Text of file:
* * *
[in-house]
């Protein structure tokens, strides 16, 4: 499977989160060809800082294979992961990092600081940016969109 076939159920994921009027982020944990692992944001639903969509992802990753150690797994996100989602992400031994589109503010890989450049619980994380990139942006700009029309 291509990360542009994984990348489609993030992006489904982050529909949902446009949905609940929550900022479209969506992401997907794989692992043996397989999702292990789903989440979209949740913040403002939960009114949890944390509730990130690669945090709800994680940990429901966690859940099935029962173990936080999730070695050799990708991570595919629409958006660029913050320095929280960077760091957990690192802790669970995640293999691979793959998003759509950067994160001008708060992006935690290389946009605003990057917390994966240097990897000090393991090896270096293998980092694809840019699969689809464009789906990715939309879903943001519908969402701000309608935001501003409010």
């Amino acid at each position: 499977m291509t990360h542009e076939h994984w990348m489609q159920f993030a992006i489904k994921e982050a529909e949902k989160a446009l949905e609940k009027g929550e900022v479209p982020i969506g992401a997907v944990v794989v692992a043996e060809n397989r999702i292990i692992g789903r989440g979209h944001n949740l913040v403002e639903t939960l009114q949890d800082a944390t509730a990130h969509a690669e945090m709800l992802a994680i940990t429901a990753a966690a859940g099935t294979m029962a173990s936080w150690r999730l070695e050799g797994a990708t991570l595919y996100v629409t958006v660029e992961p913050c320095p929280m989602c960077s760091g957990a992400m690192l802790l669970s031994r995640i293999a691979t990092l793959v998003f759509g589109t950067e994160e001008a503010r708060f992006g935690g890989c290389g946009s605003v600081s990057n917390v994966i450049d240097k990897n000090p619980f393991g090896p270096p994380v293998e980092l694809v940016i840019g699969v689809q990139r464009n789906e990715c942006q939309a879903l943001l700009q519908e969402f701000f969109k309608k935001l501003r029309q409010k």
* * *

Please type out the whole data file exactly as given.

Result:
[in-house]
């Protein structure tokens, strides 16, 4: 499977989160060809800082294979992961990092600081940016969109 076939159920994921009027982020944990692992944001639903969509992802990753150690797994996100989602992400031994589109503010890989450049619980994380990139942006700009029309 291509990360542009994984990348489609993030992006489904982050529909949902446009949905609940929550900022479209969506992401997907794989692992043996397989999702292990789903989440979209949740913040403002939960009114949890944390509730990130690669945090709800994680940990429901966690859940099935029962173990936080999730070695050799990708991570595919629409958006660029913050320095929280960077760091957990690192802790669970995640293999691979793959998003759509950067994160001008708060992006935690290389946009605003990057917390994966240097990897000090393991090896270096293998980092694809840019699969689809464009789906990715939309879903943001519908969402701000309608935001501003409010």
């Amino acid at each position: 499977m291509t990360h542009e076939h994984w990348m489609q159920f993030a992006i489904k994921e982050a529909e949902k989160a446009l949905e609940k009027g929550e900022v479209p982020i969506g992401a997907v944990v794989v692992a043996e060809n397989r999702i292990i692992g789903r989440g979209h944001n949740l913040v403002e639903t939960l009114q949890d800082a944390t509730a990130h969509a690669e945090m709800l992802a994680i940990t429901a990753a966690a859940g099935t294979m029962a173990s936080w150690r999730l070695e050799g797994a990708t991570l595919y996100v629409t958006v660029e992961p913050c320095p929280m989602c960077s760091g957990a992400m690192l802790l669970s031994r995640i293999a691979t990092l793959v998003f759509g589109t950067e994160e001008a503010r708060f992006g935690g890989c290389g946009s605003v600081s990057n917390v994966i450049d240097k990897n000090p619980f393991g090896p270096p994380v293998e980092l694809v940016i840019g699969v689809q990139r464009n789906e990715c942006q939309a879903l943001l700009q519908e969402f701000f969109k309608k935001l501003r029309q409010k």